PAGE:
Pen G, in large doses, can rarely cause pancytopenia due to apparent blockade of the release of mature cells from the bone marrow [30]. Severe neutropenia, usually resulting from the use of high doses of Pen G i.v. for several weeks, is another complication which usually resolves when Pen G is stopped [31-32]. This neutropenia appears to be dose related. Neutropenia is a common complication when Pen G in a dose of 18 g i.v. is used to treat bacterial endocarditis, whereas this complication is uncommon with a dose of 12 g i.v. cloxacillin daily [33]. Patients with initial low counts of neutrophils were found to have an increased risk of developing neutropenia.

Pre-existing liver disease also predisposes patients to Pen G-induced leukopenia. Pen G and other beta-lactam antibiotics, when administered in usually recommended dosages, can induce leukopenia in these patients. The more severe the hepatic dysfunction, the greater the risk. Doses of beta-lactams may need to be reduced in these patients [34].

When Pen G-induced neutropenia resolves after cessation of the drug, it may recur if another beta-lactam is used. In one case neutropenia recurred when cefuroxime was given in high doses i.v. as a substitute for Pen G in the treatment of gonococcal endocarditis. The neutropenia resolved when i.v. erythromycin was substituted for cefuroxime [35]. Severe neutropenia is a well-known complication of high-dose therapy with most beta-lactam antibiotics. Secondary infection related to this neutropenia has been observed in only a few cases and no fatalities have been reported. However, therapy with high doses of beta-lactams in granulocytopenic patients receiving cytotoxic therapy simultaneously may prolong the episode of granulocytopenia. It is not yet known how this effect can be recognized clinically and whether this may have an adverse effect on therapeutic outcome [36].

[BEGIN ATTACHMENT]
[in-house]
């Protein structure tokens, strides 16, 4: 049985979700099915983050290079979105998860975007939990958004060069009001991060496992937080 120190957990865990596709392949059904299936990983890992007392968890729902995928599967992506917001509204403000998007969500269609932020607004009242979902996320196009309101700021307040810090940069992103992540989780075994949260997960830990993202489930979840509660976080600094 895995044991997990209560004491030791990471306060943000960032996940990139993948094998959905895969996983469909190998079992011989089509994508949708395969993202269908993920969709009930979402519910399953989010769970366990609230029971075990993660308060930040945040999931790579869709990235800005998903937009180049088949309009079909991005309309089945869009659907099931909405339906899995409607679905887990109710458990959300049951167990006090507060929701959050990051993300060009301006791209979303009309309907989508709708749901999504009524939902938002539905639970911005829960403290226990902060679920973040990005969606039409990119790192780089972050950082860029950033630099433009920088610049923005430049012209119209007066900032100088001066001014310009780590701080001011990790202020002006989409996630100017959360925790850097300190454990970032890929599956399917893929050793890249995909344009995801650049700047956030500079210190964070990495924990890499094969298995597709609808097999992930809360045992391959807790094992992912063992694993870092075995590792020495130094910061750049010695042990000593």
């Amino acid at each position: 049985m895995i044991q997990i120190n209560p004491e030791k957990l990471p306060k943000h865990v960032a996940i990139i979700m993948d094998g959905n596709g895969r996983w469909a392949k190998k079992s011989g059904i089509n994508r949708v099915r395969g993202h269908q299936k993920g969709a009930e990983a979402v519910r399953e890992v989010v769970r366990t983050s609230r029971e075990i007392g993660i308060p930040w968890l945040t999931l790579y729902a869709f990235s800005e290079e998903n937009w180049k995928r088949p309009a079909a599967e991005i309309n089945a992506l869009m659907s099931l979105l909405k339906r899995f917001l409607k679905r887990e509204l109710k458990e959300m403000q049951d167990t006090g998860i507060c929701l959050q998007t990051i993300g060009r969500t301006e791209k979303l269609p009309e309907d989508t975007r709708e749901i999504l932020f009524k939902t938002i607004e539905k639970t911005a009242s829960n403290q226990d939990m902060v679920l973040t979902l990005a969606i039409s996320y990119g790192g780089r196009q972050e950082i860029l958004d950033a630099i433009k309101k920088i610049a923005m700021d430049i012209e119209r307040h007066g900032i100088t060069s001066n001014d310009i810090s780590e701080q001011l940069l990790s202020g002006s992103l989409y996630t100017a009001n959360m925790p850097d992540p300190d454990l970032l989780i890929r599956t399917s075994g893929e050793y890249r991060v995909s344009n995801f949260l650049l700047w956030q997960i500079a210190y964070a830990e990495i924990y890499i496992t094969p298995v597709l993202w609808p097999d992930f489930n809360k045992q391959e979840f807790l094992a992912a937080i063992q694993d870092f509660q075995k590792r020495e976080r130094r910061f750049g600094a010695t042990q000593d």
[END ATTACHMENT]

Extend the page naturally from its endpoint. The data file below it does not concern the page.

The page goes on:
If administered in large doses of 6 g daily to uremic patients, or 24 g daily to those with normal renal function, Pen G can induce coagulation disorders. These may appear soon after Pen G administration is commenced and persist for about 4 days after it is stopped. Factors involved are platelet dysfunction, disturbed conversion of fibrinogen to fibrin and increased antithrombin III activity [37-38].

Pen G therapy can also be associated with the development of acquired inhibitors of blood coagulation, particularly blocking inhibitors. These are proteins but not necessarily antibodies which can interfere with many aspects of the coagulation reaction, but they are rarely, if ever, associated with overt bleeding. The prothrombin time is normal, but the activated partial thromboplastin time is usually prolonged.